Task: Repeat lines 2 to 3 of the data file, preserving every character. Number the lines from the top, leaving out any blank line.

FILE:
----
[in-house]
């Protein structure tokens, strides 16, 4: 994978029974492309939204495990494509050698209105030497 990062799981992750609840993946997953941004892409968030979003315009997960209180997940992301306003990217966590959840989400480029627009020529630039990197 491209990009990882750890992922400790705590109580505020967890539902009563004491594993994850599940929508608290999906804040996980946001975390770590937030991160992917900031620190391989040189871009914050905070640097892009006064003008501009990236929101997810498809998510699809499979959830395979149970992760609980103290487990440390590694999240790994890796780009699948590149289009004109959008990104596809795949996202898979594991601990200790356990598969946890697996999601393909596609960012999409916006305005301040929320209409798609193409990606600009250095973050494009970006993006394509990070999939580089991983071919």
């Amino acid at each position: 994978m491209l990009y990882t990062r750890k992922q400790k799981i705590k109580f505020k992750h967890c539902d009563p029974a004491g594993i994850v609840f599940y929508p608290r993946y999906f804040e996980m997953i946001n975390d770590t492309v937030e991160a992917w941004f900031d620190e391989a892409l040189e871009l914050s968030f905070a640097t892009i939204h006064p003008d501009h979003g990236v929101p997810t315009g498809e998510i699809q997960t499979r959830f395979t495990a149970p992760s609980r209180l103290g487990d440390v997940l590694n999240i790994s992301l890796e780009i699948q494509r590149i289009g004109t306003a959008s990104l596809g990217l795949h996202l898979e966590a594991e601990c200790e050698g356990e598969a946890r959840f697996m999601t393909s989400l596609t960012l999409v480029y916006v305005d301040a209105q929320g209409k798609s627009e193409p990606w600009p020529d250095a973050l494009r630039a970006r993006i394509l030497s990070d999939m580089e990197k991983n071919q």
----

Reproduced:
């Protein structure tokens, strides 16, 4: 994978029974492309939204495990494509050698209105030497 990062799981992750609840993946997953941004892409968030979003315009997960209180997940992301306003990217966590959840989400480029627009020529630039990197 491209990009990882750890992922400790705590109580505020967890539902009563004491594993994850599940929508608290999906804040996980946001975390770590937030991160992917900031620190391989040189871009914050905070640097892009006064003008501009990236929101997810498809998510699809499979959830395979149970992760609980103290487990440390590694999240790994890796780009699948590149289009004109959008990104596809795949996202898979594991601990200790356990598969946890697996999601393909596609960012999409916006305005301040929320209409798609193409990606600009250095973050494009970006993006394509990070999939580089991983071919």
């Amino acid at each position: 994978m491209l990009y990882t990062r750890k992922q400790k799981i705590k109580f505020k992750h967890c539902d009563p029974a004491g594993i994850v609840f599940y929508p608290r993946y999906f804040e996980m997953i946001n975390d770590t492309v937030e991160a992917w941004f900031d620190e391989a892409l040189e871009l914050s968030f905070a640097t892009i939204h006064p003008d501009h979003g990236v929101p997810t315009g498809e998510i699809q997960t499979r959830f395979t495990a149970p992760s609980r209180l103290g487990d440390v997940l590694n999240i790994s992301l890796e780009i699948q494509r590149i289009g004109t306003a959008s990104l596809g990217l795949h996202l898979e966590a594991e601990c200790e050698g356990e598969a946890r959840f697996m999601t393909s989400l596609t960012l999409v480029y916006v305005d301040a209105q929320g209409k798609s627009e193409p990606w600009p020529d250095a973050l494009r630039a970006r993006i394509l030497s990070d999939m580089e990197k991983n071919q």